The objective of this action is to develop and pilot systemic circular economy innovations in plastics, textiles and furniture sectors that take into account value retention throughout the lifecycle of the product or service. Proposals are expected to bring together all relevant actors from across the value chain – from design and production, down to collection, sorting and reuse/repair/recycling – to rethink how to address the user’s need through a circular economy lens. Proposals should explore, develop and pilot systemic innovations that take into account value retention throughout the lifecycle of the product or service. Such innovations could cover design of business models, products and materials, industrial symbiosis, assuming the interdependencies and connections to the overall system in which the product/service is offered, are considered and acted upon. For example, designing office furniture to be easily upgraded/repaired requires the availability of spare parts, or designing plastic packaging to be composted requires the collection and transportation to a composting facility. The sectors in scope are one of the following three: plastics, textiles and furniture. Proposals are expected to provide quantitative information on the size of the targeted market, how that would evolve as a result of the proposed solution. Environmental and other societal benefits should be assessed from a lifecycle perspective and quantified. Participation of stakeholders across the value chain (e.g. material/product producers, end-users, collection/sorting/recycling organisations, etc.) is considered important. Data and information exchange across the different actors should be deployed, tested and evaluated to ensure value retention throughout the life cycle. The aim of this is to avoid silos of information and obtain a better understanding of the mutual dependencies between the several actors in the system and the changes on all technical and behavioural levels required to fulfil the full potential of systemic innovation. Activities are expected to achieve TLR 6-7 by the end of the project.
This topic is in support of the European Strategy for Plastics in a Circular Economy. Selected projects under this topic as well as projects selected under other topics in H2020 supporting the Plastics Strategy are strongly encouraged to participate in joint activities as appropriate. These joint activities could take the form of clustering of projects, participation in workshops, common exploitation and dissemination etc. The proposals are expected to demonstrate support to common coordination and dissemination activities. Applicants should plan the necessary budget to cover those activities without the prerequisite to define concrete common actions at this stage.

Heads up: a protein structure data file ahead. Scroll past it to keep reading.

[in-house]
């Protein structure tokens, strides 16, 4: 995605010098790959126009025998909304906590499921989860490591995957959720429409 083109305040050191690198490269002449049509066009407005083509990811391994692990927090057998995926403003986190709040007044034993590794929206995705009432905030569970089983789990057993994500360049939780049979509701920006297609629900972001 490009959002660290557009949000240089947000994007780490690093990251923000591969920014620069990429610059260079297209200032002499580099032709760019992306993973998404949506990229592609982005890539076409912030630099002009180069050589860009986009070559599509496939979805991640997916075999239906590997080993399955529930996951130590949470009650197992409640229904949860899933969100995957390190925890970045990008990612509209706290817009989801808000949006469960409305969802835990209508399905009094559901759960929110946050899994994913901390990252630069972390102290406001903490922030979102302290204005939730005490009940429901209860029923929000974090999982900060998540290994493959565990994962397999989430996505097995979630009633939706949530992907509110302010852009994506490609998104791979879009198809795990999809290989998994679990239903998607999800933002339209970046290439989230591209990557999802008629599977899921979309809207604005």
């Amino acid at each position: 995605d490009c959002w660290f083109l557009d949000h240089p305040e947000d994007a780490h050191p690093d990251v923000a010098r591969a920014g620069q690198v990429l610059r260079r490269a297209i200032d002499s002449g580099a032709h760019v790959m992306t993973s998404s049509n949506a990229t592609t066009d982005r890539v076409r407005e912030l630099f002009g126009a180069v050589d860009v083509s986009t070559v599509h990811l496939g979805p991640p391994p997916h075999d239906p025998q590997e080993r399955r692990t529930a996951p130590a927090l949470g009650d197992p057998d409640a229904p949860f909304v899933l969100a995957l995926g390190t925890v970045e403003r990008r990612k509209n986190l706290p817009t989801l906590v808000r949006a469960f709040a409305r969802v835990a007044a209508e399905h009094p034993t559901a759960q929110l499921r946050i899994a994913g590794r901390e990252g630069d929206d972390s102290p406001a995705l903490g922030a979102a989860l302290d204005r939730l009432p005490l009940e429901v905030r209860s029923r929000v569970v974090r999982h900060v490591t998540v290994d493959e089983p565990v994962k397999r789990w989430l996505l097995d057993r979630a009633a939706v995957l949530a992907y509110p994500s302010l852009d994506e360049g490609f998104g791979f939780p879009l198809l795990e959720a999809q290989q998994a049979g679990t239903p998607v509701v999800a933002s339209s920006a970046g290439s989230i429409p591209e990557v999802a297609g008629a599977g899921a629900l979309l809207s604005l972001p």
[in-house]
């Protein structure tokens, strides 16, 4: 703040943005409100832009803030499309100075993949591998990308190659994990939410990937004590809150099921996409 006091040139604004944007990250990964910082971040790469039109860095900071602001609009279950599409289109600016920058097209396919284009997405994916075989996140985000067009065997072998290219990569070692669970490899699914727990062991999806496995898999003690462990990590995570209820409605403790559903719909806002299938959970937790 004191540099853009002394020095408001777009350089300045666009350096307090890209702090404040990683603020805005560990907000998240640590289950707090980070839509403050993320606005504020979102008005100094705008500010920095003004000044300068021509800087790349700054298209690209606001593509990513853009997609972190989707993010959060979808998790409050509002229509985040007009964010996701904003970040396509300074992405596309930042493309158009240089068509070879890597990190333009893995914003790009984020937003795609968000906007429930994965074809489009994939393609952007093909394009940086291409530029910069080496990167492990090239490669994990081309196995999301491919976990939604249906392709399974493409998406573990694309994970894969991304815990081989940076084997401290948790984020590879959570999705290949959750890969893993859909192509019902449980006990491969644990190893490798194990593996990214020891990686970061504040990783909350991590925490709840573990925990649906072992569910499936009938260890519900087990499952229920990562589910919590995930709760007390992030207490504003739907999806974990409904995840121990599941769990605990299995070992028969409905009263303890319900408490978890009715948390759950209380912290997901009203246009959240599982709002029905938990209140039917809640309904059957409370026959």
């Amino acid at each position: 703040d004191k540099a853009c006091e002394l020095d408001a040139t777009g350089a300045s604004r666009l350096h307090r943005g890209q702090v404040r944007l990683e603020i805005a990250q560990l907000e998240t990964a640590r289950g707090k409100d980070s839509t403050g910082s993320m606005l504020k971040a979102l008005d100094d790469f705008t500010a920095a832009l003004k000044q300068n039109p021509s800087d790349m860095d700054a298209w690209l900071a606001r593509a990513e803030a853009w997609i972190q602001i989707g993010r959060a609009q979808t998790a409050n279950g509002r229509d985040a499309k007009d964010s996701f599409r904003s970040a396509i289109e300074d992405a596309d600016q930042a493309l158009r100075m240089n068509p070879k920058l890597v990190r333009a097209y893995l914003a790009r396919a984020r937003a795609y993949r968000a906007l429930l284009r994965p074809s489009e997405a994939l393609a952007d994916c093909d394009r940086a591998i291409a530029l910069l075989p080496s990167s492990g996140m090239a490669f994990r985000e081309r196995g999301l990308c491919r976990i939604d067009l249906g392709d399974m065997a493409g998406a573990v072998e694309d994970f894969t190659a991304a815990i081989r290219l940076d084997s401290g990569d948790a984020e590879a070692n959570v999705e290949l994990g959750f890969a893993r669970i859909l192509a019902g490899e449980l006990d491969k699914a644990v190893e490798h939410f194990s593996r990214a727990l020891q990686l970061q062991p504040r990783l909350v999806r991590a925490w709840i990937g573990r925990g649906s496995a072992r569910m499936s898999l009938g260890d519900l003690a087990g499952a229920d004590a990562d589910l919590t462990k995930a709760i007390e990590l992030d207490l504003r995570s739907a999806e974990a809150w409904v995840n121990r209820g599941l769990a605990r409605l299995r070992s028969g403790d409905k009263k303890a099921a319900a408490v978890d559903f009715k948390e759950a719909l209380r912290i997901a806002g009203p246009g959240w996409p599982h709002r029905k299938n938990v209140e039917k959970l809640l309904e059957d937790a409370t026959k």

The Commission considers that proposals requesting a contribution from the EU in the range of EUR 7-8 million would allow this specific challenge to be addressed appropriately. Nonetheless, this does not preclude submission and selection of proposals requesting other amounts.
Innovation is an indispensable part of the systemic transition towards a circular economy. In the past, innovation in sectors like plastics, textiles and furniture, often took place in silos, optimising for a specific aspect of the product or material. While these innovations have delivered improvements in one domain, they often weakened value creation or retention in other steps in the value chain, mostly downstream. An example can be found in the plastic packaging area, as combining multiple layers of different materials into one packaging item could deliver benefits for food preservation or transportation, but hinder cost-effective recycling. Systemic innovation should create value for the innovator actor and for the system as a whole. However, this potential has been explored only to a limited extent only. Hence, there is a need for designing and piloting circular systems, including business models, products and materials, and covering the entire value chain in scope, to test and demonstrate systemic innovation towards a circular economy in practice. Due to their mostly take-make-dispose products and business models, the plastics, textiles and furniture industries offer a clear potential for the design and piloting of circular systems.
The project results are expected to contribute to:
- effective use of both primary and secondary resources in Europe, reducing waste generation, environmental pollution and greenhouse gas emissions, through innovative systems;
- first-hand insights on how to develop and support systemic innovation towards a circular economy, starting from selected sectors;
- evidence to inform more systemic policy decisions to further facilitate the transition to an effective circular economy in selected sectors;
- systemic knowledge of product service systems and circular design management systems, to facilitate their systematic application;
- new business opportunities for European industries and SMEs;
- the achievement of climate commitments and specific quantitative targets on resources efficiency, recycling rates or waste disposal quota and gather more information on related greenhouse gas emissions;
- long-term value creation and positive impacts on the environment, health and quality of life of users.